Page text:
The success of the Brave web browser is a bad sign for Google – here’s why
Web focused on privacy Navigator Brave surpassed 50 million monthly active users for the first time, the company said.
In one blog post, Brave says the milestone marks the fifth time the browser’s user base has doubled in as many years. The service also currently attracts over 15 million daily active users, another highlight.
Brave awards a range of new features and products for continued growth, including an integrated crypto wallet and private search engine. But the company has also acknowledged that it has benefited from broader consumer trends.
âUsers around the world are looking for a private, secure and faster browsing experience, as well as tools that give them independence from Big Tech. This long-term and sustainable growth reflects this desire of users, âsaid Brave.
A paradigm shift?
Adopting privacy-focused browsers, VPN, agents, encrypted email and other privacy tools The past few years point to a shift in attitude that could have major ramifications for the world’s largest tech companies, whose businesses rely on collecting vast amounts of data.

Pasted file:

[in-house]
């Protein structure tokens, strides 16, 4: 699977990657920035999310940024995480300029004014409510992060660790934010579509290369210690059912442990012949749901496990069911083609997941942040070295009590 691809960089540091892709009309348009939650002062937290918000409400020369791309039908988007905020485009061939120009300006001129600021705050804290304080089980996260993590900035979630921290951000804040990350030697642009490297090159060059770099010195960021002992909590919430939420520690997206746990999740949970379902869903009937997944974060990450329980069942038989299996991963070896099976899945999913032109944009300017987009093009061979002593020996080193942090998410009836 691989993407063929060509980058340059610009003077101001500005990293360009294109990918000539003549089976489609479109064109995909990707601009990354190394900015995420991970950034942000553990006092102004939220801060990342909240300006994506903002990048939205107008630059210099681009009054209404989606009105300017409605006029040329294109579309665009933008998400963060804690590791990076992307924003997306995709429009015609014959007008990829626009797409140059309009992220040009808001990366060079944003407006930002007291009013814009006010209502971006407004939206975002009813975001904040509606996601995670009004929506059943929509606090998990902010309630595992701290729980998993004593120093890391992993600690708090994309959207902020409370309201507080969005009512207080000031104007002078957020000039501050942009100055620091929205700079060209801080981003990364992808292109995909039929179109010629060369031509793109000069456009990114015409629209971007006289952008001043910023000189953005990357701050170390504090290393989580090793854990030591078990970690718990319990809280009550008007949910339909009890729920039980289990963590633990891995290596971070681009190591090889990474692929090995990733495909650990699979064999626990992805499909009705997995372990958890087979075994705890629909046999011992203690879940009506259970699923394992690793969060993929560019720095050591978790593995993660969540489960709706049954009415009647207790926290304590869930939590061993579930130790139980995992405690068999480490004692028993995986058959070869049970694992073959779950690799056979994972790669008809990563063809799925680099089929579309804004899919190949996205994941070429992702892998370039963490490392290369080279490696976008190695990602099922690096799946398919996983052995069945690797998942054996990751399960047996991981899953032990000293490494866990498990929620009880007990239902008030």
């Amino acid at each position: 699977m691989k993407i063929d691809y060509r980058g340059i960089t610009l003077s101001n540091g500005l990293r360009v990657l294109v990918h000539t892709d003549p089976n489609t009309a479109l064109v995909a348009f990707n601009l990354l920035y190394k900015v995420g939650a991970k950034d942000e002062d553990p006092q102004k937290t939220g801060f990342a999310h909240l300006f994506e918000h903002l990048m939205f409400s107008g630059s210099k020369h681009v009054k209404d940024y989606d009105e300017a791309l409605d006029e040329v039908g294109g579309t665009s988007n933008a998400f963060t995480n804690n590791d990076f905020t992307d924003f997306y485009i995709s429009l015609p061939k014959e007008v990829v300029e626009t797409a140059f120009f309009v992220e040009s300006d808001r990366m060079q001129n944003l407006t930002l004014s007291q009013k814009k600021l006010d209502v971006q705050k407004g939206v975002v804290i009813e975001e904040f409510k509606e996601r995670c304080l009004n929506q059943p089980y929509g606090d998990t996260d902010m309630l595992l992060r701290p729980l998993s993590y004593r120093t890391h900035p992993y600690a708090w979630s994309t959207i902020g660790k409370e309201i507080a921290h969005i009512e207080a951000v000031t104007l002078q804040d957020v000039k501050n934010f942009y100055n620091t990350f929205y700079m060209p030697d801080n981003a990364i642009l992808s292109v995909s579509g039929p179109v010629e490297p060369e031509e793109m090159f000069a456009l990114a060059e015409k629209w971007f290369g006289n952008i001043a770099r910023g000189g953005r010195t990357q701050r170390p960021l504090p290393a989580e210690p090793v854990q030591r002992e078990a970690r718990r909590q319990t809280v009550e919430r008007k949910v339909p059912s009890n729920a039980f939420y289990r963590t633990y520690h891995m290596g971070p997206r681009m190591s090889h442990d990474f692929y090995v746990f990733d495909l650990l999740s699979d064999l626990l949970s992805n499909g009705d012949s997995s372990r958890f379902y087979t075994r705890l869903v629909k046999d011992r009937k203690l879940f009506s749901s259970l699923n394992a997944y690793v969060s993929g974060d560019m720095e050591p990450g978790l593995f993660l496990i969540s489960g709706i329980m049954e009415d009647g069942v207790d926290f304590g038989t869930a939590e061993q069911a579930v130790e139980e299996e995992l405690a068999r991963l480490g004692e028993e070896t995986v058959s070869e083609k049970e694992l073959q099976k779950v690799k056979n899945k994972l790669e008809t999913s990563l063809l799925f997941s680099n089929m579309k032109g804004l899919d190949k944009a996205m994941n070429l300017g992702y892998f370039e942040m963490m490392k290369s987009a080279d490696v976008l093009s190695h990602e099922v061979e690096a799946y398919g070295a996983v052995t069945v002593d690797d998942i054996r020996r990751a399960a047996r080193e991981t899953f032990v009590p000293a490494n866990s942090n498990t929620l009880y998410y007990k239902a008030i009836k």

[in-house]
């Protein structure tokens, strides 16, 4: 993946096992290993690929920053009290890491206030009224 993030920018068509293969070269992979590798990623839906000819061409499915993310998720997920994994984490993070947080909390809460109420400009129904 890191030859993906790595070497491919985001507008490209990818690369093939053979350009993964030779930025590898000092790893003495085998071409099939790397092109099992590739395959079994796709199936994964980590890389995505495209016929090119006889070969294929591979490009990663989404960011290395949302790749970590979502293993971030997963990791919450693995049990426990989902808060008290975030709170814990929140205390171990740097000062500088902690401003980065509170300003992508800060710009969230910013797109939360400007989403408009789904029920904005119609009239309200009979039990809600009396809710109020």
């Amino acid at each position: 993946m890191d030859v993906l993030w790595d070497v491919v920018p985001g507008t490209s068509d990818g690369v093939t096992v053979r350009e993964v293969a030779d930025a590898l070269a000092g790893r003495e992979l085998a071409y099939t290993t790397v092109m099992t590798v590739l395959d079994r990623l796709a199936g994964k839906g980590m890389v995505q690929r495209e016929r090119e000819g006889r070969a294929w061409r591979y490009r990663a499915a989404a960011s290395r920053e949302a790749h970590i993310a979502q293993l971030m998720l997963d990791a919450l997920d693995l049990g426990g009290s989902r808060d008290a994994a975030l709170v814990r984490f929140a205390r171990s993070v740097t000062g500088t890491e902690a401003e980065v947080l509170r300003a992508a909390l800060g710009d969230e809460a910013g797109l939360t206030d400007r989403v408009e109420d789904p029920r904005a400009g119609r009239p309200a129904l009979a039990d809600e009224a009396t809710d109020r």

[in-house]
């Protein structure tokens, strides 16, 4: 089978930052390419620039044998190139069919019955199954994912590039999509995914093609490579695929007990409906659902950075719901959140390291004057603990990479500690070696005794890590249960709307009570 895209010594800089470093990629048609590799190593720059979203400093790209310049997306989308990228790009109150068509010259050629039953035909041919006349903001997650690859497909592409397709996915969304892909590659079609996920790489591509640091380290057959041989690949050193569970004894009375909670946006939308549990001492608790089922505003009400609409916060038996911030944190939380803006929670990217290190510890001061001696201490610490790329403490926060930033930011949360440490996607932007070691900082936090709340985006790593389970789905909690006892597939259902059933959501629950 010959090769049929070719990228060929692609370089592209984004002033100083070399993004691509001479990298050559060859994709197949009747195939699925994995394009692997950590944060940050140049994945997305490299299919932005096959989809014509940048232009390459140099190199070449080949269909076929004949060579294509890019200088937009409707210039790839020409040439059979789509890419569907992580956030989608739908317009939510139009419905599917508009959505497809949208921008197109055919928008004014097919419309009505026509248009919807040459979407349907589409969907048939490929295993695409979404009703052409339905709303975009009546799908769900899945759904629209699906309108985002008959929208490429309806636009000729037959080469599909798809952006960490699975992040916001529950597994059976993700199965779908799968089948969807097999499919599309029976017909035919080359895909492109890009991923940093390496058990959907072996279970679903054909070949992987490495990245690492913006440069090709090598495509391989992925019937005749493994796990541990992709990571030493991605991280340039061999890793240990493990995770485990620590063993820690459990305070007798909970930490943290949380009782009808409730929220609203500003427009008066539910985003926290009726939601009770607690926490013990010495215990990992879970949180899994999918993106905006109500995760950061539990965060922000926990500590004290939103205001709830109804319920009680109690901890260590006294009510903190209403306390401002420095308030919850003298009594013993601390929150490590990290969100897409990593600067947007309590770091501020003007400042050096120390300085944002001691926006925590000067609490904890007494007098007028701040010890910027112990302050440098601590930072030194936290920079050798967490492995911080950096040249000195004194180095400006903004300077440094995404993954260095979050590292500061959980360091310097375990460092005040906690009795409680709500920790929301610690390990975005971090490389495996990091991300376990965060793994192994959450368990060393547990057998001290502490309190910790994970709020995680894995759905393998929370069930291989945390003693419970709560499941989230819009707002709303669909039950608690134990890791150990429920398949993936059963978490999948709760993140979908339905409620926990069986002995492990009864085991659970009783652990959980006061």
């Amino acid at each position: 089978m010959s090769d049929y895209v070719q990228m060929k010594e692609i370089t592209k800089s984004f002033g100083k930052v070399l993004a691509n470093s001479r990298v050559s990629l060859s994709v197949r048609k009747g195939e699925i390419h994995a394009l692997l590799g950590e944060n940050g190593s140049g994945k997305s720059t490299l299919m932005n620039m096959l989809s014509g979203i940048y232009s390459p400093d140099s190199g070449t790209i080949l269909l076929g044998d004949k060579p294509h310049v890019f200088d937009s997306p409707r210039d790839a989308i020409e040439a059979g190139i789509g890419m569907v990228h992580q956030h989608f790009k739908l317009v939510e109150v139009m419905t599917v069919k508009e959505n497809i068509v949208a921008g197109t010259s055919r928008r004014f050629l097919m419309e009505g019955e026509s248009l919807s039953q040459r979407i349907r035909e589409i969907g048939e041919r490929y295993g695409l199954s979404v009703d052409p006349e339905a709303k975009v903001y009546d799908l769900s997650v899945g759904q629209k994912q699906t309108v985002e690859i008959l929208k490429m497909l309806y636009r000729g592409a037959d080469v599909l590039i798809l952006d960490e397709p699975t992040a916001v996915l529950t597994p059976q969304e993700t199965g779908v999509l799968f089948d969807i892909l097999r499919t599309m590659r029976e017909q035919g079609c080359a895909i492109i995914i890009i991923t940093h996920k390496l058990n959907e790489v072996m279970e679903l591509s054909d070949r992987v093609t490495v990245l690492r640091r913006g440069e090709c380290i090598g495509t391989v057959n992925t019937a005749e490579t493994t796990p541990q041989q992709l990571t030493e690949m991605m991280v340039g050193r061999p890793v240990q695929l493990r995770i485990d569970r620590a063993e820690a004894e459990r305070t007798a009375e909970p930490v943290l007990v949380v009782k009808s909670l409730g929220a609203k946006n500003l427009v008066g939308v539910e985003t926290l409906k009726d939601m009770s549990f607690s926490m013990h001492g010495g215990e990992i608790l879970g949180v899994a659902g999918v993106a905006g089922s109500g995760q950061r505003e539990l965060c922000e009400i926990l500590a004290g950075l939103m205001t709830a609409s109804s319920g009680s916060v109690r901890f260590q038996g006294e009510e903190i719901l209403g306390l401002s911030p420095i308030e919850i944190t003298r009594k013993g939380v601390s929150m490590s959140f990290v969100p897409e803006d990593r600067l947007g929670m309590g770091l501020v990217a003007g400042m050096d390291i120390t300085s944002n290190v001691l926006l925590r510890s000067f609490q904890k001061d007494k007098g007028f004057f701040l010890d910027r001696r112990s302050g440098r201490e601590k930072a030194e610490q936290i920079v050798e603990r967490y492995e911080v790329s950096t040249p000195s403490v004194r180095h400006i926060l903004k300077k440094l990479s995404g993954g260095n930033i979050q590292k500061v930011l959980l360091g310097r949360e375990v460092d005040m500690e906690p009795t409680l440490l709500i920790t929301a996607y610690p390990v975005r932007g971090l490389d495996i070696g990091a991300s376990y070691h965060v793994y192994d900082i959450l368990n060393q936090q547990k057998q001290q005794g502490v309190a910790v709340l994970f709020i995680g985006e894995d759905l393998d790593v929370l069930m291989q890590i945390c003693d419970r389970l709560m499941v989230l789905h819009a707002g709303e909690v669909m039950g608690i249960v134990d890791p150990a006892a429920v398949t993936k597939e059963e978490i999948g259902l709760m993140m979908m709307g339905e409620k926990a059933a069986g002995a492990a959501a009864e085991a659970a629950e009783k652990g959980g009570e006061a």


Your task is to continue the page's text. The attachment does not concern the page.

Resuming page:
Since the Snowden leaks and the Cambridge Analytica scandal in particular, public awareness of the importance of data privacy has risen sharply. Typically, consumers are more wary of the information they share with big tech companies and are more savvy about how their information is used and monetized in the data economy.
We believe that this trend may soon start to take hold more clearly in the web browser market. Currently, Google Chrome dominates the space with a 63.8% market share, followed by Apple’s Safari (19.6%) and Microsoft Edge (4%). However, privacy-focused services operated by smaller players are starting to gain momentum.
Although Google has demonstrated improving its privacy practices and planning for the disappearance of third-party cookies, alternatives offered such as FLoC have been criticized by privacy advocates, who say solutions create as many problems as they solve.
There is also a lot of evidence that big tech companies are still not trustworthy to protect the interests of users. This week, for example, Google and Facebook were slapped with large fines for cookie-related violations of EU privacy laws. The patience of consumers is surely dwindling.